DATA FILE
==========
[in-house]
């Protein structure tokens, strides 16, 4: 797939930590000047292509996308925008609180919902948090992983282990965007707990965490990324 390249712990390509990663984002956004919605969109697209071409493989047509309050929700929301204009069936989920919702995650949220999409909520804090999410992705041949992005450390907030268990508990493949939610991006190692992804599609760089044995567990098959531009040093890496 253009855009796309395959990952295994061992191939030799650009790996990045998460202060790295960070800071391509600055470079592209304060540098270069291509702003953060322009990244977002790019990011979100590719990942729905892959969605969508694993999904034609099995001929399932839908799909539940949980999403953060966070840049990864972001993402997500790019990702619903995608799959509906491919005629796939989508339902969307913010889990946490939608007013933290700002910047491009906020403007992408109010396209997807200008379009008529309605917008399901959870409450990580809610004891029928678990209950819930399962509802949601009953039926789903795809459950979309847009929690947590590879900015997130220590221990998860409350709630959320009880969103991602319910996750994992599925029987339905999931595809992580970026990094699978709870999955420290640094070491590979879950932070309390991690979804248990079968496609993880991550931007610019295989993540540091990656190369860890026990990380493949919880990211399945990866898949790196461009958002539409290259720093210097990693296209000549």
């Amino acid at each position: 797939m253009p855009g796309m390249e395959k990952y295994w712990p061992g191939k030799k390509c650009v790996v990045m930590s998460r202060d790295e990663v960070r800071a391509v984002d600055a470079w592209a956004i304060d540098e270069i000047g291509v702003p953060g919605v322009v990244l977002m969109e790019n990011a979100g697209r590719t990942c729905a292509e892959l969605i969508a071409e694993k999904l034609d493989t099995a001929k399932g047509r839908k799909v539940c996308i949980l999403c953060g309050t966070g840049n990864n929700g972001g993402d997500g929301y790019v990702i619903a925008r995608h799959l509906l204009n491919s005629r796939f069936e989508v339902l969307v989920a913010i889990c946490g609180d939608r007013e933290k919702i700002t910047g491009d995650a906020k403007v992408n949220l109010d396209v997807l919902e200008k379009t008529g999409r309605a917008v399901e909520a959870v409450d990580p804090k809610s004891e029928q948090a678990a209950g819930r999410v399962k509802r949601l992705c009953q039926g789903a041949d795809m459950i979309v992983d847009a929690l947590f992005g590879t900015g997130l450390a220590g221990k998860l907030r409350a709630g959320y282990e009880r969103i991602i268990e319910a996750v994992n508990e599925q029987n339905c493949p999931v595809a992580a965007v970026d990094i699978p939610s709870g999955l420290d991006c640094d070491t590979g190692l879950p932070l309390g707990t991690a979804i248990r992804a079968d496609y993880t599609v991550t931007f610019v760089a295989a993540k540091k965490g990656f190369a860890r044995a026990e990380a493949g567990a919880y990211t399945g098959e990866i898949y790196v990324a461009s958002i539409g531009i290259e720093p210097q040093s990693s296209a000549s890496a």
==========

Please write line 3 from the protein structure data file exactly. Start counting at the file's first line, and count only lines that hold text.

């Amino acid at each position: 797939m253009p855009g796309m390249e395959k990952y295994w712990p061992g191939k030799k390509c650009v790996v990045m930590s998460r202060d790295e990663v960070r800071a391509v984002d600055a470079w592209a956004i304060d540098e270069i000047g291509v702003p953060g919605v322009v990244l977002m969109e790019n990011a979100g697209r590719t990942c729905a292509e892959l969605i969508a071409e694993k999904l034609d493989t099995a001929k399932g047509r839908k799909v539940c996308i949980l999403c953060g309050t966070g840049n990864n929700g972001g993402d997500g929301y790019v990702i619903a925008r995608h799959l509906l204009n491919s005629r796939f069936e989508v339902l969307v989920a913010i889990c946490g609180d939608r007013e933290k919702i700002t910047g491009d995650a906020k403007v992408n949220l109010d396209v997807l919902e200008k379009t008529g999409r309605a917008v399901e909520a959870v409450d990580p804090k809610s004891e029928q948090a678990a209950g819930r999410v399962k509802r949601l992705c009953q039926g789903a041949d795809m459950i979309v992983d847009a929690l947590f992005g590879t900015g997130l450390a220590g221990k998860l907030r409350a709630g959320y282990e009880r969103i991602i268990e319910a996750v994992n508990e599925q029987n339905c493949p999931v595809a992580a965007v970026d990094i699978p939610s709870g999955l420290d991006c640094d070491t590979g190692l879950p932070l309390g707990t991690a979804i248990r992804a079968d496609y993880t599609v991550t931007f610019v760089a295989a993540k540091k965490g990656f190369a860890r044995a026990e990380a493949g567990a919880y990211t399945g098959e990866i898949y790196v990324a461009s958002i539409g531009i290259e720093p210097q040093s990693s296209a000549s890496a």